Magic number - particular numbers of protons or neutrons lead to nuclei with increased stability compared to the neighbouring nuclei. For neutrons these numbers are 2, 8, 20, 28, 50, 82 and 126. They are the same for protons except that no nucleus with 126 protons is known.

Mass defect - the difference between the mass of a nucleus and the sum of the masses of all its nucleons when the nucleons are not bounded. Note that the total rest mass of decay products is smaller than the rest mass of decaying nucleus; this is called sometimes the mass decrement.

Mass number - symbol A, the total number of protons and neutrons in a nucleus. A=N+Z, where N is the number of neutrons and Z is the number of protons.

Meson - subatomic particle that can be considered as the carrier of the strong nuclear force between nucleons in nuclei. There are various types of mesons and they can be neutral, positively or negatively charged. It is now known that mesons are, like the nucleons, themselves composed of quarks. But unlike the nucleons, which are made up of three quarks, mesons contain a quark and an anti-quark.

Neutrino - a very light particle emitted during beta decay. Its name means 'little neutral one' and until recently was thought to have no mass at all (like the photon). It is now known that there are three types of neutrinos, along with their corresponding anti-particles, but it is the lightest of these that is emitted by nuclei.

Neutron - The other constituent, along with protons, of nuclei; it has a mass very slightly greater than the proton but is electrically neutral. Neutrons cannot survive for long outside the confines of the nucleus and beta-decay, i.e. turn into protons and anti-neutrinos, after about ten minutes.

Neutron star - the compact corpse left behind when a giant star dies in a supernova explosion. It has much the same density as a nucleus. Many experiments are aimed at understanding enough of the properties of nuclear matter at high pressures to enable us to understand neutron stars.

Nuclear matter - broadly speaking, the `stuff ' of nuclei. It is because nuclear matter is incompressible that the density of protons and neutrons at the centre of nuclei is much the same for all nuclei except the very lightest. For the same reason, neutron stars have much the same density as we find at the centre of nuclei.

Nucleon - general term for either a proton or a neutron.

Nuclide - A nucleus of a given number of protons and neutrons. There are about 7000 different possible nuclides, only several hundred of which are stable.

Oblate deformation - The deformation of a sphere that is achieved by squeezing two sides together. The Earth is slightly oblate since it is a little squashed at the poles making the equator slightly longer than it would be if the Earth were a perfect sphere.

Photomultiplier - a very sensitive photon detector, capable of measuring the energy in a very weak pulse of light. It forms part of a scintillation detector for measuring gamma rays. The pulse of light is generated as a scintillation.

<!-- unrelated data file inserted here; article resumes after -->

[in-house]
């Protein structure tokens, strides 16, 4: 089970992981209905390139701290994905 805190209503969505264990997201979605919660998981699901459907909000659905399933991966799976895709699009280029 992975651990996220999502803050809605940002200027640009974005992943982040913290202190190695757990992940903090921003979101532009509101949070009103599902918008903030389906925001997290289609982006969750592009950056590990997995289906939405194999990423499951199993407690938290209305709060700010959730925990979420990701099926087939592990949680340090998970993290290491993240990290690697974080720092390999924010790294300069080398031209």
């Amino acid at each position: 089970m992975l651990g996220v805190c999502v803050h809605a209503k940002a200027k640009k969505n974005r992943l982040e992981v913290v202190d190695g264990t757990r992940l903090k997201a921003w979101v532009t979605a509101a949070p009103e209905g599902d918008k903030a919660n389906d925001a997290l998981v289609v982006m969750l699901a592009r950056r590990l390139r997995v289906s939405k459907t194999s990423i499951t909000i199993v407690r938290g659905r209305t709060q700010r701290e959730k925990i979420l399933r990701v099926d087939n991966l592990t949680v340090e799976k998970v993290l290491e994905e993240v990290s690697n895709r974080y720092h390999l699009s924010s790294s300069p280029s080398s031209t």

Photon - a single particle of light. Einstein proposed in 1905 that light came in packets or light quanta, as an explanation for the photoelectric effect, whereby light can knock out electrons from the surface of a metal. Together with the work of Max Planck, this marked the beginning of the old quantum theory in which light is considered to be composed of discrete lumps. Later, it was realized that these packets of light energy had the same characteristics as particles, such as appearing at a single point in detectors, and they became known as photons.

Pion - The lightest meson, with mass of just over one eighth of the nucleon mass.

Positron - The anti-particle of the electron. It has the same mass as the electron but with opposite (positive) electric charge. The beta radiation from nuclei consists of electrons or positrons together with the (very nearly) undetectable neutrinos.

Prolate deformation - The deformation of a sphere into a 'rugby ball' or `American football' shape. This can be achieved with a balloon, say, by pulling apart two points on either side of the balloon's surface.

Proton - One of the constituents of nuclei and the only constituent of the lightest nucleus, Hydrogen. It has a positive charge of the same magnitude as the negative charge on an electron, and a mass almost two thousand times heavier than the electron. Every neutral atom contains as many protons in its nucleus as electrons orbiting outside it.

Quantum mechanics - The set of physical laws that govern the behaviour of the subatomic world. It began with the ideas of Max Planck and Albert Einstein at the beginning of the twentieth century and was developed into a complete mathematical theory by the mid-1920s by Neils Bohr, Erwin Schrodinger [Editor, o-umlaut] and Werner Heisenberg. Other physicists such as Paul Dirac, Max Born and Wolfgang Pauli made major contributions. While quantum mechanics is the most successful theory in science, underpinning much of modern physics, chemistry, electronics and material science, its predictions remain strange and counter-intuitive, especially when met for the first time.

Quark - components particle of proton, neutron, mesons and other hadrons. They cannot exist isolated, outside hadrons. The proton consists of two `up' quarks, each with a positive charge of magnitude 2/3 the charge of an electron, and one `down' quark, with a negative charge 1/3 the charge of an electron; the neutron has two down quarks and one up quark, making it a neutral particle.